Kenwyn Bond v. Andrew Saul

                            NOT FOR PUBLICATION
                                                                                  MAR 5 2021
                    UNITED STATES COURT OF APPEALS                         MOLLY C. DWYER, CLERK
                                                                             U.S. COURT OF APPEALS

                            FOR THE NINTH CIRCUIT

KENWYN BOND,                                     No.    20-35496

              Plaintiff-Appellant,               D.C. No. 1:19-cv-01128-BR

ANDREW M. SAUL, Commissioner of
Social Security,


                    Appeal from the United States District Court
                             for the District of Oregon
                     Anna J. Brown, District Judge, Presiding

                             Submitted March 3, 2021**
                                Pasadena, California

Before: KLEINFELD, TALLMAN, and OWENS, Circuit Judges.

      Bond argues that the Administrative Law Judge (ALJ) erred by rejecting her

testimony as to her pain and the extent of her limitations. The ALJ discounted

Bond’s statements about the intensity, persistence, and limiting effects of her

             This disposition is not appropriate for publication and is not precedent
except as provided by Ninth Circuit Rule 36-3.
             The panel unanimously concludes this case is suitable for decision
without oral argument. See Fed. R. App. P. 34(a)(2).
symptoms. Specifically, while the ALJ found that Bond’s medically determinable

impairments could reasonably be expected to cause the alleged symptoms, Bond’s

statements concerning the intensity, persistence and limiting effects of those

symptoms were inconsistent with the medical evidence and other evidence in the

record. “Contradiction with the medical record is a sufficient basis for rejecting

the claimant’s subjective testimony.” Carmickle v. Comm’r, 

533 F.3d 1155

, 1161

(9th Cir. 2008) (citing Johnson v. Shalala, 

60 F.3d 1428

, 1434 (9th Cir. 1995)).

Here, for example, Bond claimed that she needed to elevate her legs for five to six

hours a day to relieve swelling. The medical record, however, consistently showed

Bond had no cyanosis, clubbing, or edema. Therefore, substantial evidence

supports the ALJ’s credibility finding. See Thomas v. Barnhart, 

278 F.3d 947

, 959

(9th Cir. 2002) (“If the ALJ’s credibility finding is supported by substantial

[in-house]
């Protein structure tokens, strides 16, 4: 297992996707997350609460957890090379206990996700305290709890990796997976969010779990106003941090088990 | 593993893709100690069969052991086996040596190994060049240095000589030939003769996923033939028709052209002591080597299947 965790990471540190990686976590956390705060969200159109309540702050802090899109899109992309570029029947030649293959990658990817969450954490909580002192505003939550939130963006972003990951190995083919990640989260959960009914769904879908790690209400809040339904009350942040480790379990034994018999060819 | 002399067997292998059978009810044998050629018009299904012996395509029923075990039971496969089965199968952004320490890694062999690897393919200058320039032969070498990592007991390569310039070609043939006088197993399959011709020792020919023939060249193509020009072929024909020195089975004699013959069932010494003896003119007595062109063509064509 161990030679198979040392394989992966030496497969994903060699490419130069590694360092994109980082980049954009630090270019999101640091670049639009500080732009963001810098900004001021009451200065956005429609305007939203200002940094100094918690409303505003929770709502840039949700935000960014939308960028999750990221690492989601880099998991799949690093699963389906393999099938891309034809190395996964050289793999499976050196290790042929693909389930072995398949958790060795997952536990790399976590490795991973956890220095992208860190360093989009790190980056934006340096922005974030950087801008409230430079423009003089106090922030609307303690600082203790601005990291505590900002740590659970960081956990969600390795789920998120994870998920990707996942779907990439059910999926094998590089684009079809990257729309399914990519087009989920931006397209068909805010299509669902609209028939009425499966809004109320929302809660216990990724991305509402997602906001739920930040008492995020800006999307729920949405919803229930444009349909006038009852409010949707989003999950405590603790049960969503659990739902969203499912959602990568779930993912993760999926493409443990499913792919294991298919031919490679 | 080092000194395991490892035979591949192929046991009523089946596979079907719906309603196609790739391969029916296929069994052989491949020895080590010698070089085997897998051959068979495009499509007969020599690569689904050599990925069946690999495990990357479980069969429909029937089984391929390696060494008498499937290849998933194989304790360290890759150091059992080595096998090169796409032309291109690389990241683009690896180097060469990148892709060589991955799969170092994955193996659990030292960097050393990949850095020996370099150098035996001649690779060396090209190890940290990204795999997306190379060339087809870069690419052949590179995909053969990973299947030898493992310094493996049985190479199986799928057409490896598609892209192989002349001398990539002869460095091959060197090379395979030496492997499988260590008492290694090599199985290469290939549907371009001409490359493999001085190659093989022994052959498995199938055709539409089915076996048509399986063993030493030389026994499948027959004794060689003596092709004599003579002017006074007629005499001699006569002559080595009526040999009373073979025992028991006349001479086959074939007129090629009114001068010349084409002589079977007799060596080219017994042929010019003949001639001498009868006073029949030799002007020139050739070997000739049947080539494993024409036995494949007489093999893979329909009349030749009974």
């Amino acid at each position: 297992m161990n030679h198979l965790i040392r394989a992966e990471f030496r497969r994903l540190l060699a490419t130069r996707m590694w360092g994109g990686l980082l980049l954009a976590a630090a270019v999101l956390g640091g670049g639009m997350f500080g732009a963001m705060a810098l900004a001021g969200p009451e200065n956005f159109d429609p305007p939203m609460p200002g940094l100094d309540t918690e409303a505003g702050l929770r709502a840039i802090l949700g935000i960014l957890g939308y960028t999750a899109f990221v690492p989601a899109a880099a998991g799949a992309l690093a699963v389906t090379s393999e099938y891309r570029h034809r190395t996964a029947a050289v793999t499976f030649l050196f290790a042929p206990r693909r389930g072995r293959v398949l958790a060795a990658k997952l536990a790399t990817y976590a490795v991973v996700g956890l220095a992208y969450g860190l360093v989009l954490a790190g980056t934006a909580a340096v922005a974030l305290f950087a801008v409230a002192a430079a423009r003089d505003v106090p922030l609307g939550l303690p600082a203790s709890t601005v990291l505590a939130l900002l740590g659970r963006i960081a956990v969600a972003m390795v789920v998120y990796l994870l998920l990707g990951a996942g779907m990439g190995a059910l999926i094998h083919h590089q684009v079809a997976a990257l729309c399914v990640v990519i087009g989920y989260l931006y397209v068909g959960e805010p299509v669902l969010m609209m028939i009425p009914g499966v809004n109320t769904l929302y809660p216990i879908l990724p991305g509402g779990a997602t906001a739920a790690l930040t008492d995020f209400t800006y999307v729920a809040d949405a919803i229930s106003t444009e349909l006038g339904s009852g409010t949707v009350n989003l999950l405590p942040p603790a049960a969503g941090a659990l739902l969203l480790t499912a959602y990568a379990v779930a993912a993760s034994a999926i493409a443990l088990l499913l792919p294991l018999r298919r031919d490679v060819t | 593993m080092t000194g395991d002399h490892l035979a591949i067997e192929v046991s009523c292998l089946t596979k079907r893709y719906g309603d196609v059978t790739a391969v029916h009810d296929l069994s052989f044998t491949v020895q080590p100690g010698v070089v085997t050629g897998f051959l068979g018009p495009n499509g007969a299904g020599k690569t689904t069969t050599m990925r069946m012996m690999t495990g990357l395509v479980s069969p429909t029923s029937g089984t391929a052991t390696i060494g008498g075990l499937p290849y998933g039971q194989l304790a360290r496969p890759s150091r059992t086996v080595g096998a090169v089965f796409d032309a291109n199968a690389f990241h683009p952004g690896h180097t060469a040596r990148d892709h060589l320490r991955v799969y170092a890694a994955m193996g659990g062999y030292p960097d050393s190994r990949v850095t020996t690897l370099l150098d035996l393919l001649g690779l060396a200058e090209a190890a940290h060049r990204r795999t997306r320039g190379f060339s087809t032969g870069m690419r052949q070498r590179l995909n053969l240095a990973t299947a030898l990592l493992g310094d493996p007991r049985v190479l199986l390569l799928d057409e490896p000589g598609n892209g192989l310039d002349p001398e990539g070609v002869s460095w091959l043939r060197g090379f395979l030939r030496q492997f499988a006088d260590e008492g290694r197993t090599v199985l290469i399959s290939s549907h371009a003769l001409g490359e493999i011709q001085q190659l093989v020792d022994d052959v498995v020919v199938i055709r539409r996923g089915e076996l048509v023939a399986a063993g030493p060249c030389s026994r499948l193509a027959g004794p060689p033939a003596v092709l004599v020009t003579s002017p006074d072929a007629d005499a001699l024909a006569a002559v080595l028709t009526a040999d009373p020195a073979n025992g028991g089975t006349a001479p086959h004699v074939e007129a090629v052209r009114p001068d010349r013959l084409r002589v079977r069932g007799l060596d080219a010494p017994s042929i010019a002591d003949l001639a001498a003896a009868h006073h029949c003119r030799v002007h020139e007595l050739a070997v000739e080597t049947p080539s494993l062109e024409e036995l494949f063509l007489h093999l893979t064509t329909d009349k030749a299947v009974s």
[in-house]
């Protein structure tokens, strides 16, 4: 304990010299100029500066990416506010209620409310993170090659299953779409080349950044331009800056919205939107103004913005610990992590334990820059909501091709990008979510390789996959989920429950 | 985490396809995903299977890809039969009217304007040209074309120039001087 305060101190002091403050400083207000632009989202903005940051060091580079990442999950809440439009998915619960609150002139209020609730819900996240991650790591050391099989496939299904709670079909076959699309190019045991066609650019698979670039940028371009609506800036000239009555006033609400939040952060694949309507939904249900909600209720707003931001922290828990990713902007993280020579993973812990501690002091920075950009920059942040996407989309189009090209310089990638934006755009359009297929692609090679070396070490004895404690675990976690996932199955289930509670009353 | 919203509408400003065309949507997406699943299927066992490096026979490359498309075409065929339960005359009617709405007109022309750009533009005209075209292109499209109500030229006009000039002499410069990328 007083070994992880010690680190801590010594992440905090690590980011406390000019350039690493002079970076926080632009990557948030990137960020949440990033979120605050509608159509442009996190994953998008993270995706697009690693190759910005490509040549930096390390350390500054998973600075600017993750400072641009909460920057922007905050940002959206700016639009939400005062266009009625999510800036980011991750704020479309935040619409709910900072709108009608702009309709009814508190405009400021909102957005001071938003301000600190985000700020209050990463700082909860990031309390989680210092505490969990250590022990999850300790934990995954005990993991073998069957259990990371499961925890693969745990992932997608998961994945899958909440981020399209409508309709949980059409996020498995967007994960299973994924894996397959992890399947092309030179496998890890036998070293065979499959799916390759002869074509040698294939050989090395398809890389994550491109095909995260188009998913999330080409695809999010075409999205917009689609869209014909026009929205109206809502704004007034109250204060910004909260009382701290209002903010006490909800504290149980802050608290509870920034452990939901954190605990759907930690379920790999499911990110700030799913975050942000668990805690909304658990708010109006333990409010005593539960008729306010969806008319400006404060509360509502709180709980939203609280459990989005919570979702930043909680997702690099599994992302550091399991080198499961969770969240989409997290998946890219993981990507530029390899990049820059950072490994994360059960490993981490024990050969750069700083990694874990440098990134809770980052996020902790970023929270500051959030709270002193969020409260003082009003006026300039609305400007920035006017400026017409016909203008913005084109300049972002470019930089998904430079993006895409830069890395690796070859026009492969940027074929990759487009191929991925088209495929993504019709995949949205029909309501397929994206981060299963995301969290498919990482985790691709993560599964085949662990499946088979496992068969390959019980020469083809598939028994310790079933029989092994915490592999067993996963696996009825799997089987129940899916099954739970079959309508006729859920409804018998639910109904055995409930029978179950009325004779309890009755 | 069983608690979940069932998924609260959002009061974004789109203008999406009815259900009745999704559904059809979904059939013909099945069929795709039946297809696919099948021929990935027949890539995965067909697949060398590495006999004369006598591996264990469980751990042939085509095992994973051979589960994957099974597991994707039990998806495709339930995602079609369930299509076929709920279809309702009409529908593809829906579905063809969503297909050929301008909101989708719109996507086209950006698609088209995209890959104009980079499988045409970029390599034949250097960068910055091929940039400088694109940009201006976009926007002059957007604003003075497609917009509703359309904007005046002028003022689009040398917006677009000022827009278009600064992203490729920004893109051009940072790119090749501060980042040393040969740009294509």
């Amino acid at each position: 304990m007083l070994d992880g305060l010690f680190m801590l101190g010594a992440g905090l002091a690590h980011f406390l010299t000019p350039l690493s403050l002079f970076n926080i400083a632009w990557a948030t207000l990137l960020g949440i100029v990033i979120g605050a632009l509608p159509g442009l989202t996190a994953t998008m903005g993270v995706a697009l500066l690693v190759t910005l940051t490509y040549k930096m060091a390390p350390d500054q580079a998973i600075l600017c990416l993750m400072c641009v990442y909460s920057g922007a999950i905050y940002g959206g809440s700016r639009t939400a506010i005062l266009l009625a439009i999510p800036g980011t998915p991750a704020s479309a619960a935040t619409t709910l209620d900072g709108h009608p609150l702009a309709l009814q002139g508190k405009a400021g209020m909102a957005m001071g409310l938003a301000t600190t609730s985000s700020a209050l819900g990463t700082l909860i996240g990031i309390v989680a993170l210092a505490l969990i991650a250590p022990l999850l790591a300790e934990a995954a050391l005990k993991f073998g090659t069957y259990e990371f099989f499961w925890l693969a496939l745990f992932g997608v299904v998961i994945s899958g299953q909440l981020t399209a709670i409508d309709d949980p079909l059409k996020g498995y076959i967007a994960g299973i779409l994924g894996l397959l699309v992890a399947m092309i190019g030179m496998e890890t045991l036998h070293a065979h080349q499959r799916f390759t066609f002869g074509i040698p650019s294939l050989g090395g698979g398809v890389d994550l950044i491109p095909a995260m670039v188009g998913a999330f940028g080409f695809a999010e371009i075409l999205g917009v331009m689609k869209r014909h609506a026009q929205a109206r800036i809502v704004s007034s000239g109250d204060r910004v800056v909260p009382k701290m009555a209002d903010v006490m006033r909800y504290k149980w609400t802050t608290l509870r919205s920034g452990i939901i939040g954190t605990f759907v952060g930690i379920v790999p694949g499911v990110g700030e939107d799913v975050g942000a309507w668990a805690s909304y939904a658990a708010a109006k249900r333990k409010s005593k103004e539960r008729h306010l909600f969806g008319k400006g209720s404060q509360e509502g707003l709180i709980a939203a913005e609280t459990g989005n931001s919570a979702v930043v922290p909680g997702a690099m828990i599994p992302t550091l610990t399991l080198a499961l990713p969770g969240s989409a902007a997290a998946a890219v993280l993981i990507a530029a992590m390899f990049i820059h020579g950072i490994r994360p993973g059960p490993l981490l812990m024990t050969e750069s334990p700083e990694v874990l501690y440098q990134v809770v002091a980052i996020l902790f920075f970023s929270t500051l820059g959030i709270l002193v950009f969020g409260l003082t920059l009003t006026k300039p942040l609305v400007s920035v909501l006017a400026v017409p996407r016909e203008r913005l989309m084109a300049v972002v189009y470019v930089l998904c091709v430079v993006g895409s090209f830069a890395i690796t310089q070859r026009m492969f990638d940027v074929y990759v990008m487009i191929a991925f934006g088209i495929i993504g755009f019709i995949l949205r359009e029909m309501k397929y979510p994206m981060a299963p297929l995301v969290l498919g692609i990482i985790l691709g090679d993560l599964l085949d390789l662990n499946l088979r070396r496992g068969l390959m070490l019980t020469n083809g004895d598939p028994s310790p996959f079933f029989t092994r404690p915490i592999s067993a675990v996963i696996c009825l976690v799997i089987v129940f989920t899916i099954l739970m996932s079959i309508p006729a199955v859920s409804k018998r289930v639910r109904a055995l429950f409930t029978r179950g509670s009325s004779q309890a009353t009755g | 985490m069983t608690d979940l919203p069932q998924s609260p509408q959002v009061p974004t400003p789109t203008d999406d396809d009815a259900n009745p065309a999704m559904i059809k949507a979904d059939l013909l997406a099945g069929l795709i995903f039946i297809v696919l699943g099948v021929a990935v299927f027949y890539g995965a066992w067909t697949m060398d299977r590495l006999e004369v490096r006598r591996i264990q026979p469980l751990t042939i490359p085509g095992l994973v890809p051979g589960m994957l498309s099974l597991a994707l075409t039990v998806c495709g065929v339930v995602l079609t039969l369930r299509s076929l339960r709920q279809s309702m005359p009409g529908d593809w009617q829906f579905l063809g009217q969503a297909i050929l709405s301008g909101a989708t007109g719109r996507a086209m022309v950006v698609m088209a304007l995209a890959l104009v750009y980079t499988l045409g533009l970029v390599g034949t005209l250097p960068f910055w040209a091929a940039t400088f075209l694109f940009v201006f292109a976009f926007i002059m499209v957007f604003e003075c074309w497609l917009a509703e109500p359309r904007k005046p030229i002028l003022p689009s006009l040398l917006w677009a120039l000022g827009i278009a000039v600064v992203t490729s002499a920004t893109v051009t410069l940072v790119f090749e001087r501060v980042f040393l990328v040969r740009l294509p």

evidence in the record, we may not engage in second-guessing.”).

      Bond also argues that the ALJ improperly addressed her son’s witness

statement about the extent of her limitations. The ALJ gave the lay witness

statement “some weight” because it was generally consistent with Bond’s

testimony, which he had already discounted due to contradiction with the medical

record. An ALJ can discount a lay witness statement, so long as he gives a

germane reason. See Stout v. Comm’r, 

454 F.3d 1050

, 1053 (9th Cir. 2006). The

contradiction with the medical evidence was a germane reason to discount the lay

witness statement.

      Bond claims that the ALJ erred by rejecting the opinions of her nurse

practitioner. The ALJ gave “some weight” to the nurse’s opinion because it was

inconsistent with the evaluations of Bond’s medical doctors, which indicated that

the nurse’s opinion was largely based on unreliable subjective reporting by Bond.

Under the regulations in place at the time Bond filed for benefits, a nurse

practitioner’s opinion was categorized under “other sources.” 20 C.F.R.

§§ 416.913(d), 404.1513(d), superseded by revised regulation in 2017. An ALJ

can discount “other sources” if he gives a germane reason for doing so. Britton v.


787 F.3d 1011

, 1013 (9th Cir. 2015) (per curiam). Contradiction with a

doctor’s opinion is a germane reason for discounting a nurse practitioner’s opinion.

Id. Therefore, the ALJ

did not err.

      Bond further claims that the ALJ failed to properly address the opining of

Dr. Grant and Dr. Ziegler that Bond should avoid repetitive use of her left arm and

hand, and that she would benefit from activity modification. To the contrary, the

ALJ did consider the doctors’ evaluations. He was not required to include their

opining in his residual functional capacity determination, however, because

nowhere did either doctor indicate that Bond was “incapable of working except

under [their] recommended conditions.” Valentine v. Comm’r, 

574 F.3d 685

, 691

(9th Cir. 2009). Therefore, the ALJ did not err in this regard either.

      Finally, Bond claims that the ALJ erred in failing to include any limitations

in social functioning or in concentration, persistence, and pace in his residual

functional capacity determination. Specifically, Bond points to the opinion of Dr.

Shields, who opined about Bond’s bouts of panic, her avoidant behavior, and her

trouble dealing with stress. The ALJ only gave “some weight” to Dr. Shields’s

opinion because his findings were inconsistent with Dr. Shield’s own mental status

examination and the medical evidence in the record. A doctor’s opinion may be

discounted if it conflicts with his clinical notes and observations. Bayliss v.


427 F.3d 1211

, 1216 (9th Cir. 2005). Therefore, substantial evidence

supports discounting Dr. Shields’s opinion.



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